Call and Response – First Steps to Improvisation
The National Core Arts Standards, adopted in 2014, feature four categories for student experiences in art education: Creating, Performing/Presenting/Producing, Responding, and Connecting. As band directors, we generally do a great job with the last three categories, but in performance-based classes, creativity is often limited. Improvisation is a great way to introduce creativity into the band room. Through the spontaneous production of musical ideas, students can participate in both the Creating and Performing/Presenting/Producing categories simultaneously.
While improvisation can intimidate teachers and students alike, it does not need to. Improvisation in music is very similar to conversing using spoken language. As young children begin vocalizing, it is common for them to repeat sounds, words, or phrases that they hear. Acquiring musical language through improvisation should happen in a similar way. In this article, I will be demonstrating methods for call and response activities that will allow your students to assimilate musical ideas into their vocabulary.
Start With One Note
One note call and response is a perfect place to start. Simply play a four-beat rhythm pattern on a single note and have the students repeat it. I’ve included a sample audio track of myself demonstrating some sample “calls” on a Concert F.
Expand to Multiple Pitches
Once students become comfortable with rhythmic patterns, expand the pitch possibilities. It is best to do this gradually. Start with two note choices and then add three, four, and so on until you have an entire scale’s worth of possibilities. I have again included an audio example below.
One of the best ways to assess your students’ grasp of articulations is to gauge how well they can listen and replicate a given note length and shape. If they can develop a vast vocabulary of possibilities in their “inner ear”, they will able to apply this to the written repertoire that they play.
Incorporate Scales from Repertoire
If a piece is in a challenging key, or uses the pentatonic scale, or is in a particular mode, do plenty of call and response using the corresponding patterns. You can provide them with a written version of the scale for reference or do the entire process by ear.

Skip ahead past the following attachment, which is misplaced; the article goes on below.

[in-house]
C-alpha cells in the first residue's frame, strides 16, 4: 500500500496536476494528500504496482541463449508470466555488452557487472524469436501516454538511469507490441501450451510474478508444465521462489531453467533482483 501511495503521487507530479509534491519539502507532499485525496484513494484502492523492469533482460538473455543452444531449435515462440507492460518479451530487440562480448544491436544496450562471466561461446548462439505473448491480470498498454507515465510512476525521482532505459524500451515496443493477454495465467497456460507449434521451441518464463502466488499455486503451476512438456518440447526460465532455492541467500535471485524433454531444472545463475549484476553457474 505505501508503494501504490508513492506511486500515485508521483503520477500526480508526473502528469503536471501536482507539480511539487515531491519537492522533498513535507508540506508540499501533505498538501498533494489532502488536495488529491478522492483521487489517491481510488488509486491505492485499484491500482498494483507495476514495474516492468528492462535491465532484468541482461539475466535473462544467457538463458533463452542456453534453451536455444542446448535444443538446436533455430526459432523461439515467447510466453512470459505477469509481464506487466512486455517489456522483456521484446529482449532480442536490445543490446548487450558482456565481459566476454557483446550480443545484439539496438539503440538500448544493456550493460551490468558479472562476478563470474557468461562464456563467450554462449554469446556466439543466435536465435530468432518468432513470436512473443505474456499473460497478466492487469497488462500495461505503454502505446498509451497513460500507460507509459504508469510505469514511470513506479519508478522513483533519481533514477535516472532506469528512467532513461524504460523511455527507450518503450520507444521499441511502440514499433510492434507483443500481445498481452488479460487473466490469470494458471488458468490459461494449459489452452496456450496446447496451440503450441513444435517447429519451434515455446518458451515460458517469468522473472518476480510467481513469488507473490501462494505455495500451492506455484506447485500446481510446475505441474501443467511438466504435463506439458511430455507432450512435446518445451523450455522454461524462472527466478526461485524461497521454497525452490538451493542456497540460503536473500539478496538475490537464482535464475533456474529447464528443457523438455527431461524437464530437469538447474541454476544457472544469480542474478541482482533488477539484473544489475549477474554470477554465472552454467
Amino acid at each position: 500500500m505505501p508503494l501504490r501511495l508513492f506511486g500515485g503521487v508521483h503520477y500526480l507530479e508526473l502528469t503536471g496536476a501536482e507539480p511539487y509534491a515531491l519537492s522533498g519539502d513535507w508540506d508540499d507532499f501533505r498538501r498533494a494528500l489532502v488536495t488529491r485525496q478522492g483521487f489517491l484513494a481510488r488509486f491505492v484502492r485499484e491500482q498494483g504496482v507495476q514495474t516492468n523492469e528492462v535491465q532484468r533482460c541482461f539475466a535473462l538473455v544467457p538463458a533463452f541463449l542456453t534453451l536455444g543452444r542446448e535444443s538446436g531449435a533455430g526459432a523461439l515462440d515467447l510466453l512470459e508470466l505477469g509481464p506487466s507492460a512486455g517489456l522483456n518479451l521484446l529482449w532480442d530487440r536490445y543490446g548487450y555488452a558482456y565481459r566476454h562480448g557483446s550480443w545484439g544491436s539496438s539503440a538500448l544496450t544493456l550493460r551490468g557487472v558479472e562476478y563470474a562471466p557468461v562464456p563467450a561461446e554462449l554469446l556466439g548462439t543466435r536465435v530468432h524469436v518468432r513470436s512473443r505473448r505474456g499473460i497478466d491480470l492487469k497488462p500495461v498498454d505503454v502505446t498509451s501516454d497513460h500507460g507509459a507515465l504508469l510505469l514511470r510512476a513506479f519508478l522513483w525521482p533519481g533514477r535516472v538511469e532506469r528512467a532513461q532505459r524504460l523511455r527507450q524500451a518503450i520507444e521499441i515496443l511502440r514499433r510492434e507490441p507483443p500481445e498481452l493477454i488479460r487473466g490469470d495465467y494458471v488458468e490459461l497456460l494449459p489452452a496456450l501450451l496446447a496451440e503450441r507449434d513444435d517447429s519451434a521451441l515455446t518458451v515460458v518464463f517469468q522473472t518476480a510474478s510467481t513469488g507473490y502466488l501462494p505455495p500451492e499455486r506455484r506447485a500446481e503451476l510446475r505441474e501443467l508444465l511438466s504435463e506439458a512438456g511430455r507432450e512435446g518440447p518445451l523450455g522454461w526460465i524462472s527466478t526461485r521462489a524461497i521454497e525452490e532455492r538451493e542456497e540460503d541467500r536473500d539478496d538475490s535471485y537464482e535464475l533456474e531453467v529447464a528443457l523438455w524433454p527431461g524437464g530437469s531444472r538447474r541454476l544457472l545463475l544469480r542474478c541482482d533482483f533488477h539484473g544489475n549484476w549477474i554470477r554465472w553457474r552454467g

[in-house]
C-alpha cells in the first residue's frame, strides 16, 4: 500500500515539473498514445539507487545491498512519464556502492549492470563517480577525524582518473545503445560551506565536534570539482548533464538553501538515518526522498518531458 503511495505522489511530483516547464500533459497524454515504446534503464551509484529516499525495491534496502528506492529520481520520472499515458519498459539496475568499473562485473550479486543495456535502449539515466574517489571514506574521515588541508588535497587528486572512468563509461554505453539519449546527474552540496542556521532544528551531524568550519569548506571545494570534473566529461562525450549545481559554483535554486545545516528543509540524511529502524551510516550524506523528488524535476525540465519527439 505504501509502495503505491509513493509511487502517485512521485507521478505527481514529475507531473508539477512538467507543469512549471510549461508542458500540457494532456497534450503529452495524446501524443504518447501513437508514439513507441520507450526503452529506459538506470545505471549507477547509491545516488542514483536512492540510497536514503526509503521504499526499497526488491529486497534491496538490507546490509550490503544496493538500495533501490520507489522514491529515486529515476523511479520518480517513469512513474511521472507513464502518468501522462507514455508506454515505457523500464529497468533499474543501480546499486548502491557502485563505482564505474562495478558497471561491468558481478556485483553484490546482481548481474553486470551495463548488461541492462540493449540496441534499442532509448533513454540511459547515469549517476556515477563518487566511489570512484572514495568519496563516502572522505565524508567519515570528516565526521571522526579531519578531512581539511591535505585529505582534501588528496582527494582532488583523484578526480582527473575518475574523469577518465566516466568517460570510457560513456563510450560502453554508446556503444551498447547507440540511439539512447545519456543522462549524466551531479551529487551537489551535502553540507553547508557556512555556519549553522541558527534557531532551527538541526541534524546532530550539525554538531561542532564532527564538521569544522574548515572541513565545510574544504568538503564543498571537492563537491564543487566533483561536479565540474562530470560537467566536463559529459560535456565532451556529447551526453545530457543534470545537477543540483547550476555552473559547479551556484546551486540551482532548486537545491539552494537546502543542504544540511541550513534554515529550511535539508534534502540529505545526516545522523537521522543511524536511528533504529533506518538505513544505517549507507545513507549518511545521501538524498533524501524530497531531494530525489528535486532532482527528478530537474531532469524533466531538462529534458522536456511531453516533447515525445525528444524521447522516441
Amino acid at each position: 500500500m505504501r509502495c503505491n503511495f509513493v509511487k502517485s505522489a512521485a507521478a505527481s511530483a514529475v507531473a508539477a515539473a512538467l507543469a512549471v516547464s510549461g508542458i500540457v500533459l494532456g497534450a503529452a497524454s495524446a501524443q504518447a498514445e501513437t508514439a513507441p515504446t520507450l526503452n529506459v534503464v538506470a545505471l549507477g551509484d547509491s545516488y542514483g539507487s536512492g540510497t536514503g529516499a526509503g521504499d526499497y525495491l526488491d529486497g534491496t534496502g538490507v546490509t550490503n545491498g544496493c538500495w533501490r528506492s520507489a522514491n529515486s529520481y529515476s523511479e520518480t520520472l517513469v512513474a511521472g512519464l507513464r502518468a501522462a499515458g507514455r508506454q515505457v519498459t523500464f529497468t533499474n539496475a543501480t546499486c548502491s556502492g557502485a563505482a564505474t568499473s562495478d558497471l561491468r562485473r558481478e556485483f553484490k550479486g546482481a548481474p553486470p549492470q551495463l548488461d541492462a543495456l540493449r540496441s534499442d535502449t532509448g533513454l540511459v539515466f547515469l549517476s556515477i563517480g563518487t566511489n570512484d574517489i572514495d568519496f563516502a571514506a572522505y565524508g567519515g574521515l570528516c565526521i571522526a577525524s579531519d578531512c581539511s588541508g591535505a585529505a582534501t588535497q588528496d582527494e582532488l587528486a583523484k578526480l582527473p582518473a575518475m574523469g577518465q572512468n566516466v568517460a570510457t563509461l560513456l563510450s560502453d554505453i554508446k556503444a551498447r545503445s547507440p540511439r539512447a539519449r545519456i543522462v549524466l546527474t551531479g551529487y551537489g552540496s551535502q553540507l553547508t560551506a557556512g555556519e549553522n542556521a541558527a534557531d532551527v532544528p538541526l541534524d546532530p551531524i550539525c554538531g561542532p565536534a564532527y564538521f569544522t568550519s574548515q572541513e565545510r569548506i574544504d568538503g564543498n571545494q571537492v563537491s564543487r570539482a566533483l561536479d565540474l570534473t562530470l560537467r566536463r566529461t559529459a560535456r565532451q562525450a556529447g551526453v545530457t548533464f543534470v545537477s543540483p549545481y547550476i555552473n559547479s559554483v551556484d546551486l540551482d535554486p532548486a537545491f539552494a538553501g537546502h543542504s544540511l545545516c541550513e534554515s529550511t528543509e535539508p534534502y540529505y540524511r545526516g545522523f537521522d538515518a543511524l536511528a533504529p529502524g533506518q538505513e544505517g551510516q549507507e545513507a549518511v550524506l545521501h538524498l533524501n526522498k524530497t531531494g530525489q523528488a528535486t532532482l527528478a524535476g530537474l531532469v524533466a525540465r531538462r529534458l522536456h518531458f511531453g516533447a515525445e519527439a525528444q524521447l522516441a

Moving into Improvisation
Student-Led Call and Response
Once your students become very comfortable with the call and response process, invite them to create their own “calls” and have the class respond. I never put a student on the spot and force them to lead the activity until they are ready.There are always a few students who are brave and are willing to take the plunge and after those courageous few have their turn, many more students will be open to giving it a try.
Another activity to encourage student creativity is to give each student a space to improvise their own response. In this method, the teacher would play a tonal/rhythmic pattern and each student would respond with a pattern of their own. The resulting sound is a little cacophonous, but you will be surprised at what you can hear in this kind of environment. Your perception can also be enhanced by moving around the room and taking informal samples of different students in each section. You can then tailor your instruction to meet the needs you have just observed. Since everyone is playing, no student should feel self conscious or afraid to play. Make sure that you have created and enforced the expectation that students are kind and supportive of each other at all times.
If a student’s first experience with improvisation is in the context of a jazz solo, they are not being set up for success. The pressure of playing alone in front of others coupled with the complexities of jazz harmony and style combine to make for a very intimidating experience. If students are provided with improvisation instruction from the very beginning of their musical training, using methods similar to those described above, they will come to see improvisation as an essential musical behavior as opposed to some mystical talent that some people simply have and others simply do not. They will begin to gain confidence and expand their musical vocabulary as they develop as players. It is my belief that a student cannot intentionally create a sound that they cannot first imagine and this process helps them connect their imagination to the instrument.
Thomas Graham serves as the Director of Bands at Andrew Lewis Middle School in Salem, VA and is also the Assistant Director of Bands at Salem High School. He is the creator of Band O’Clock, a blog that aims to help music educators build a thriving jazz program at their school. Thomas has recently been published as a contributing author in the book Musicianship: Improvising in Band and Orchestra , available through GIA Publications and is a member of the D’Addario Education Collective. He currently maintains an active schedule as a performer, clinician, author, and marching arts designer. He can be reached at firstname.lastname@example.org.
Jazz Rhythm Section
The Importance of Playing Duets
Rhythmic Placement – Playing with Musicality
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